Tuesday, 30 September 2008

iPres 2008 Web archiving

Thorstheinn Hailgrimsson from Iceland, talking about the IIPC. Established to foster development and use of common tools, techniques and standards, and to encourage national libraries to collect web materials. Now have 38 members, heavily concentrated in Europe and US. Currently in Phase 2 and planning Phase 3; Phase 2 has 4 working groups, on access, harvesting, preservation and standards. Achievements include enhancements to Heretrix crawler, tools like Web Curator from BL/NZNL, and Netarchive Curator Tool Suite from Denmark, plus access tools including NutchWAX for indexing, and an open source version of the Wayback machine. Also a WARC standard near the end of the ISO process. Three main approaches: bulk, selective based on criteria, eg publicly funded stuff, and event-based such as around an election, disaster, etc. Iceland with 300,000 population already has 400 million documents, 8 TB data, so larger domains soon get into billions of documents, and many, many terabytes!

Helen Hockx Yu from the BL talking about web archiving in the UK. Started with UKWAC in 2004, which does permission-based selective archiving. Covers 3,700 unique web sites and >11,000 instances with about 2 TB data. Building an Ongoing Web Archiving Programme for the UK domain. Biggest problem really is that legal deposit legislation not yet fully implemented, and not expected until 2010! Failing he legislative mandate, permission-based archiving is slow and typical success rate is 25%. So suspect valuable web sites are already being lost.

Birgit Henriksen from Denmark: they have been archiving some parts of the web since 1998, and following new legislation, have been doing full Danish domains since 2005. In 2008 2.2 billion objects, 71 TB data, 5 FTE staff. Access is only for research and statistical purposes, which is hard to implement. They do bulk harvests quarterly, selective sites more frequently (sometimes daily), and event-based. Events are things that create debate or are expected to be of importance to Danish history. Preservation involved from the start: redundancy in geography, hardware architecture and vendor, storage media and software, and do active bit preservation based on checksum comparisons.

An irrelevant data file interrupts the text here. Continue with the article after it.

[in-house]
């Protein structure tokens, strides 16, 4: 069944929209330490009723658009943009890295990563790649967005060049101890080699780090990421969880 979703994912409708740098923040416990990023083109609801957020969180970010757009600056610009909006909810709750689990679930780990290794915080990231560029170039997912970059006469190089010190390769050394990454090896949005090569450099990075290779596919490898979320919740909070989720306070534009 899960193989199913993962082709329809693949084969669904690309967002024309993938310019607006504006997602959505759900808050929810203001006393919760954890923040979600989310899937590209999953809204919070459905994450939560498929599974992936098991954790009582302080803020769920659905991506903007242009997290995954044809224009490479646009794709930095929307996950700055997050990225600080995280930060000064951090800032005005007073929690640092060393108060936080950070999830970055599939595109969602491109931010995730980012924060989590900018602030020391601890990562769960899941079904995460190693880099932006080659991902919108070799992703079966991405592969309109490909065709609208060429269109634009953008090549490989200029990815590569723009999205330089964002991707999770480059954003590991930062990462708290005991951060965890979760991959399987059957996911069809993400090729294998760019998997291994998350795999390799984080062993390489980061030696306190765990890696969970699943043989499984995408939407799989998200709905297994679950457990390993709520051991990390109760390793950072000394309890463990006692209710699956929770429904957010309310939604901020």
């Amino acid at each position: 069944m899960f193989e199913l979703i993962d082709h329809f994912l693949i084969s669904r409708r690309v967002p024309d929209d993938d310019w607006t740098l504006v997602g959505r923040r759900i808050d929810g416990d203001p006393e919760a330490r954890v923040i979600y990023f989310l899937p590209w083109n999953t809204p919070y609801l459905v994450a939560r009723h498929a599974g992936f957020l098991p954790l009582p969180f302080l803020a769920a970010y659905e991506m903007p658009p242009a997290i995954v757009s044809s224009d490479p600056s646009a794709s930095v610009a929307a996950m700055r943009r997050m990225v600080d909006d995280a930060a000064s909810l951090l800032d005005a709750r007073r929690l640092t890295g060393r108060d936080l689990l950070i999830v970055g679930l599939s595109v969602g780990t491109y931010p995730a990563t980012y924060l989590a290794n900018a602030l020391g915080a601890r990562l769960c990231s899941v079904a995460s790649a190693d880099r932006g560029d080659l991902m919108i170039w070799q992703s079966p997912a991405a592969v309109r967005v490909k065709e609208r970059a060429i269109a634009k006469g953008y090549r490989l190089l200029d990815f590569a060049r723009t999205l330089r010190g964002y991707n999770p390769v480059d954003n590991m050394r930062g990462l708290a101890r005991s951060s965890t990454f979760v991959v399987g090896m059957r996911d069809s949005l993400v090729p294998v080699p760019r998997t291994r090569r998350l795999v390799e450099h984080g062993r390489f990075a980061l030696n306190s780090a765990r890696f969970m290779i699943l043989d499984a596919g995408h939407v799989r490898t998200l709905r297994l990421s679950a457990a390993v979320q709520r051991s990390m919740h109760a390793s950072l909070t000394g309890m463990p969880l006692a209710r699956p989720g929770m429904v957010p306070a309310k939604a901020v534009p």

Gildas Illian from BNF in France; they have a legal deposit law since 2006. Now have 12 Billion URIs, 120TB, 7 FTE, 100 curators and partners involved. Partnered with Internet Archive. Provided in-house access since April 2008. Challenge of change: digital curators not a new job, need to change librarianship. Legal Deposit team as “honest broker” between collections/curators and the IT development and operations.

Colin Webb from NLA in Australia: been doing selective web archiving since 1 April, 1996, with negotiated permissions, quality control and access (however, get about 98% permission success). Also full domain harvests each year since 2005 (1 billion files this year). No legal deposit law (yet, despite lobbying), so have not yet provided access to the full domain crawls. Challenges are interconnected: what we want to collect, what we’re allowed to collect, what we’re able to collect (?) and what we can afford to collect.

Colin then talking about the preservation working group of IIPC, set up in 2007 after the initial concerns to get capture organised had abated. Brief: to identify preservation standards and practices applicable to web archives. Raises questions about whether web preservation differs from “ordinary” digital preservation. What about the scale effects? Work plan includes annual survey of web technical environment (browsers needed, etc). Comment suggested how important this was, hoped they would publish results and continue for many years to do so.

Question: can people whose web site is at risk get it preserved? This has started to happen. Also starting to see requests from people who have had disasters, wanting (and getting) help in recovering their web sites! Nice French story about political parties who have re-done their web sites, and now don’t remember what they promised a few years ago!


Post a Comment

Please note that this blog has a Creative Commons Attribution licence, and that by posting a comment you agree to your comment being published under this licence. You must be registered to comment, but I'm turning off moderation as an experiment.